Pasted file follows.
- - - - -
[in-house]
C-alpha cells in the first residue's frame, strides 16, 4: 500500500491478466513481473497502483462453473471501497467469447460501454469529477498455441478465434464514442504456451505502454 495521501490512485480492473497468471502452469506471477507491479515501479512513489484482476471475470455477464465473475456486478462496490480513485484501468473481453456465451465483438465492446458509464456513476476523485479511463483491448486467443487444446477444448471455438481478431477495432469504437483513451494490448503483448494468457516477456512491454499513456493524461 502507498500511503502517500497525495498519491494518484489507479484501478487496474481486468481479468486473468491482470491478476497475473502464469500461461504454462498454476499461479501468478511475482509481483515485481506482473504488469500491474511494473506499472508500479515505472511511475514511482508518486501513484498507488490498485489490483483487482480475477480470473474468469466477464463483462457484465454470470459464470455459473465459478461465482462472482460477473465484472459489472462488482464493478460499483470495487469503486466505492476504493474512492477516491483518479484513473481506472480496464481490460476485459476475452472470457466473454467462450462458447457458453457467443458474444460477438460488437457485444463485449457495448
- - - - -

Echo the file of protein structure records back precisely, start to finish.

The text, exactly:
[in-house]
C-alpha cells in the first residue's frame, strides 16, 4: 500500500491478466513481473497502483462453473471501497467469447460501454469529477498455441478465434464514442504456451505502454 495521501490512485480492473497468471502452469506471477507491479515501479512513489484482476471475470455477464465473475456486478462496490480513485484501468473481453456465451465483438465492446458509464456513476476523485479511463483491448486467443487444446477444448471455438481478431477495432469504437483513451494490448503483448494468457516477456512491454499513456493524461 502507498500511503502517500497525495498519491494518484489507479484501478487496474481486468481479468486473468491482470491478476497475473502464469500461461504454462498454476499461479501468478511475482509481483515485481506482473504488469500491474511494473506499472508500479515505472511511475514511482508518486501513484498507488490498485489490483483487482480475477480470473474468469466477464463483462457484465454470470459464470455459473465459478461465482462472482460477473465484472459489472462488482464493478460499483470495487469503486466505492476504493474512492477516491483518479484513473481506472480496464481490460476485459476475452472470457466473454467462450462458447457458453457467443458474444460477438460488437457485444463485449457495448